My wife, Nancy, and I had always treated Newfoundland as one of those places to see while on the way to somewhere else. For years, we had cruised along the west coast of Newfoundland aboard our Mason 44 Frances B, sticking to the western side of the island as we headed for the shores of Greenland or Labrador. To us, the Newfoundland route was like a scenic highway. There were great views, but we’d never taken the time to head off at an exit and see what else lay beyond.
By the time we left our homeport in Savannah, Georgia, last May for our annual summer cruise, we’d done Greenland three times and Labrador eight. We needed a new adventure. Newfoundland’s total coastline, if you count all the bays and such, is about 10,000 statute miles. I started reading about the island’s north, east and south coasts, which promised fjords and villages that differed quite a bit from the humongous mountains and tremendous cliffs we were used to seeing in the west. We thought it would be interesting, kind of wild, to circumnavigate Newfoundland for the first time.
To avoid bad weather, our plan was to arrive in early to mid-summer. Ideally, you want to get there at the end of May or beginning of June so you can be gone by the time the weather turns in September. We weren’t that early, but we did get lucky and hit the sweet spot on timing. It was early July when we put Nova Scotia’s Cape Breton Island in our wake and pointed the bow of our boat toward the southwestern corner of Newfoundland, with Isle aux Morts as our planned landfall. The Atlantic lifted and dropped gently under our hull, and warm temperatures made the cruising pleasant. The fog, infamous here, vanished under a blue sky as we powered through the channel between the Ramea Islands. Caribbean-blue waters were translucent enough to see rocks a few fathoms below.
We navigated into Grey River, with green hills to starboard and a tiny village near Jerts Cove to port. Farther on, La Hune Bay’s fjord was all drama, with high rock walls rising into dark clouds, and waterfalls tumbling from the murk above. While Newfoundland can look foreboding, the truth is that it’s set up for good cruising. Much of the island is still natural and rugged, but there are lots of harbors where a boat can stop if you don’t feel like going on. Even in the smaller ports, you can find spare parts and mechanics who work on the local fishing fleets. Wi-Fi and cellular usually work, too. Even in the small towns, as long as there is a road, a truck will come and deliver your part.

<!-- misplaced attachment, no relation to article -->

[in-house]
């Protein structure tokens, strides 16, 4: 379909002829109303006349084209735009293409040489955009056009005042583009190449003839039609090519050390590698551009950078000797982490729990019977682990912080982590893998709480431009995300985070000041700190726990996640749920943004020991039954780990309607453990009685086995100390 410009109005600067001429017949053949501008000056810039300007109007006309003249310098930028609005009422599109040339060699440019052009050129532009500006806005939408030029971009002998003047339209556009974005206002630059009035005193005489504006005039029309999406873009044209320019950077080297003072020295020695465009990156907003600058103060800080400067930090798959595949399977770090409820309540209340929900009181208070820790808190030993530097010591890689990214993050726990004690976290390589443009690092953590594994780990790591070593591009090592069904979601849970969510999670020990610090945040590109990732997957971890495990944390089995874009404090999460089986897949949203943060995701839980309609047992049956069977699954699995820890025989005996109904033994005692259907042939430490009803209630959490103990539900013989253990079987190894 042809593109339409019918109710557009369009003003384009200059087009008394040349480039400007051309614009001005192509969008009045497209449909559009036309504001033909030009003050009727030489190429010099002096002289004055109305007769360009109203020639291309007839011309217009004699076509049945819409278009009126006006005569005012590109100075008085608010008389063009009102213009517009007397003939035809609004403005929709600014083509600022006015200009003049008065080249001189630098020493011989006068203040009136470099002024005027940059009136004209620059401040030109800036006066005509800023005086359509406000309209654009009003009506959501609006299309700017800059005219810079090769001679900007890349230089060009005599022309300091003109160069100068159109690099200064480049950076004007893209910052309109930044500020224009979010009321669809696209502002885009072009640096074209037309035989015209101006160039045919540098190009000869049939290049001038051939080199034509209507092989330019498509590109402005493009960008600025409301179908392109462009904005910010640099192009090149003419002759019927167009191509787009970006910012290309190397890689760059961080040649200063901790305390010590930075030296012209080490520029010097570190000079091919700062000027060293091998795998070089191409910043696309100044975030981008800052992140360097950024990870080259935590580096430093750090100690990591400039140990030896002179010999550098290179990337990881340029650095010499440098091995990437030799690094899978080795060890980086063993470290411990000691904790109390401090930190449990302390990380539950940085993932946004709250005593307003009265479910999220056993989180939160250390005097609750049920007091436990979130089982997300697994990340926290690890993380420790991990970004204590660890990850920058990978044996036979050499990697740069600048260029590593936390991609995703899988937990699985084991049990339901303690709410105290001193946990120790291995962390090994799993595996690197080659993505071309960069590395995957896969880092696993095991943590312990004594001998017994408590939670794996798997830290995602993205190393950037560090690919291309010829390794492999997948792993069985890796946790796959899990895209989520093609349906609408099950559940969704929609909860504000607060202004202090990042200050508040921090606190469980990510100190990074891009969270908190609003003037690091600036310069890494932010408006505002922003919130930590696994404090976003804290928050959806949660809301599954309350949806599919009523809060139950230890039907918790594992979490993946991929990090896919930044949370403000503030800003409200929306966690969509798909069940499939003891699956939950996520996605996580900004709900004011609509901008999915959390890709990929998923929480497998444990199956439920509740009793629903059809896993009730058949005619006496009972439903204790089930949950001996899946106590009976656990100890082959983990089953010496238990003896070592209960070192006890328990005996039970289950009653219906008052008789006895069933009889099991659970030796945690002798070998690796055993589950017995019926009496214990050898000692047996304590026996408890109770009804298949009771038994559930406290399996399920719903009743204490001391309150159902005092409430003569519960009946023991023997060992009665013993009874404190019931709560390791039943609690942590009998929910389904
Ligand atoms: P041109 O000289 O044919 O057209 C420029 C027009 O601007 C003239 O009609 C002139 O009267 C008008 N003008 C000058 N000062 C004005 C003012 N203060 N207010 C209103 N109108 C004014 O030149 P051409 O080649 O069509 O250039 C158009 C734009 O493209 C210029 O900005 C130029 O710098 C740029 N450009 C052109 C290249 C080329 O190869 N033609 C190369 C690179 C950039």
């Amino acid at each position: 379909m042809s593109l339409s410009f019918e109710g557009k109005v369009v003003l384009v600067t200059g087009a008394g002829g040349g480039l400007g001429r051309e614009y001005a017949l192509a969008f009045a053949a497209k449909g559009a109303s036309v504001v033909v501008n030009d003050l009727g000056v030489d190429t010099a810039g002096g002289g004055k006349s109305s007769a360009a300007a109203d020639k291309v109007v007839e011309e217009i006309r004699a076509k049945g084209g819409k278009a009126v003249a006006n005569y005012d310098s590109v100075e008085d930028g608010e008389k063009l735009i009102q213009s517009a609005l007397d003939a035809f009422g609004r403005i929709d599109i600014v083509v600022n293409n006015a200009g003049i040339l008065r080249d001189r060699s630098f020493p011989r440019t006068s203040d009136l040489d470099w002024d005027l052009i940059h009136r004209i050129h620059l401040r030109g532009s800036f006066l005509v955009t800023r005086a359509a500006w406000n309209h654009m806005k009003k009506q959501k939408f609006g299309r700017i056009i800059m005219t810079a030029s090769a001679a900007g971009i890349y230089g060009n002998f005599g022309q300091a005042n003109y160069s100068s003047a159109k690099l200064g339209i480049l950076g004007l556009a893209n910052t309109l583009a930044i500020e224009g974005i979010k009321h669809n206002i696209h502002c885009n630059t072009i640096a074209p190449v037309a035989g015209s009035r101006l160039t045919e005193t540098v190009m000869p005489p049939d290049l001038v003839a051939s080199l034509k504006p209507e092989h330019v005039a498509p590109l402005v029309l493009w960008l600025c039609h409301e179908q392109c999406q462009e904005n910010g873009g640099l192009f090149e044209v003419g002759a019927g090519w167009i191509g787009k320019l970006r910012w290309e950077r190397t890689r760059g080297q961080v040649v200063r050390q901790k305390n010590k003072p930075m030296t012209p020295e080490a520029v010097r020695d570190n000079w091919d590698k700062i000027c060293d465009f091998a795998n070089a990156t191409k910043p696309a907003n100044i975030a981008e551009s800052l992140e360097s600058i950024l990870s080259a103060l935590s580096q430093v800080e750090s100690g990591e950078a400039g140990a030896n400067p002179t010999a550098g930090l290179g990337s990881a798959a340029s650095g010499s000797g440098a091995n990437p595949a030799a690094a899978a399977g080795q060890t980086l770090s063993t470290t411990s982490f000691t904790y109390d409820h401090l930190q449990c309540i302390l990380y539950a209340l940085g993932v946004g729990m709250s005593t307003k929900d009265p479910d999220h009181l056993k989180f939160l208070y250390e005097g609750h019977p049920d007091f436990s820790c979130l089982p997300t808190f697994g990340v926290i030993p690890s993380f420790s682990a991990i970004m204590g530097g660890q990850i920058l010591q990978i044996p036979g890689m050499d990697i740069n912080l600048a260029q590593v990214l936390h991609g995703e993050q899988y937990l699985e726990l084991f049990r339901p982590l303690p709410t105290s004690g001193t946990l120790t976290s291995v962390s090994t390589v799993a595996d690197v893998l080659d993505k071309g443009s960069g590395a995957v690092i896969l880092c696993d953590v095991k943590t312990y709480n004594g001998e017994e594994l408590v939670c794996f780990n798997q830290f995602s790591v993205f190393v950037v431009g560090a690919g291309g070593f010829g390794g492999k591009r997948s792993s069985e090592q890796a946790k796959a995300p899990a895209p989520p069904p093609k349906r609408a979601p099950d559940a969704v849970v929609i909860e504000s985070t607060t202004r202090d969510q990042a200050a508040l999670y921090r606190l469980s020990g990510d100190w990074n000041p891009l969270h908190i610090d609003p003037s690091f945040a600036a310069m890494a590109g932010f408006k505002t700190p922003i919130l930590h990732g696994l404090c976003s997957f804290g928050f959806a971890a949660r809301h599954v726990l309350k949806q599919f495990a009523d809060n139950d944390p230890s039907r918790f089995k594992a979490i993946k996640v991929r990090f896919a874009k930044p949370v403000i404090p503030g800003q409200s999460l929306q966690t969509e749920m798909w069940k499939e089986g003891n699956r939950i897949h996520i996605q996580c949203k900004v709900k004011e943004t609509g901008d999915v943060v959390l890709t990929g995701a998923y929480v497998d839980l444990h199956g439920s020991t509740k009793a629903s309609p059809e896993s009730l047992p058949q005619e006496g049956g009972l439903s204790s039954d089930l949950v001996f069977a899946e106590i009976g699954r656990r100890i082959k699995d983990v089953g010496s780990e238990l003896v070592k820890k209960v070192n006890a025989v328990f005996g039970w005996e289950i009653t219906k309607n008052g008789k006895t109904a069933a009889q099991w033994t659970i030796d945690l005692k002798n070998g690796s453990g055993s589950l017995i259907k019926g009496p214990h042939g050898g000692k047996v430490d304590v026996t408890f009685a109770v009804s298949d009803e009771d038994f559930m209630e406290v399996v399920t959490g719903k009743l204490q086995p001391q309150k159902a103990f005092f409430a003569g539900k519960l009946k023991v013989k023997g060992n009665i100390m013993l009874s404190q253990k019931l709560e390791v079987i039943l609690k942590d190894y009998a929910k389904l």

One of those ports is Fortune, a harbor where we stopped on the Burin Peninsula. It felt tiny but offered most things a visiting yacht might need, including a lesson in pre-cruise provisioning. Apart from St. John’s on Newfoundland’s east coast and Corner Brook along the west—where you can get everything—you’re not going to find much more than prepackaged noodles and canned goods. If you want something better for the galley, bring it with you. We were able to pick up fuel here, too. With our tanks topped up and the forecast promising clear weather, we rushed out toward Cape St. Mary’s, where there’s an ecological reserve and the most accessible seabird rookery in North America. Its colony of more than 20,000 nesting gannets was an irresistible attraction. We floated under cliffs that appeared to be covered with snow as white birds carpeted the rock stacks. All around us, gannets plummeted from great heights to feed on capelin, which are small fish that resemble smelt. The scene was frantic, with local vessels chasing cod while whales and birds fed.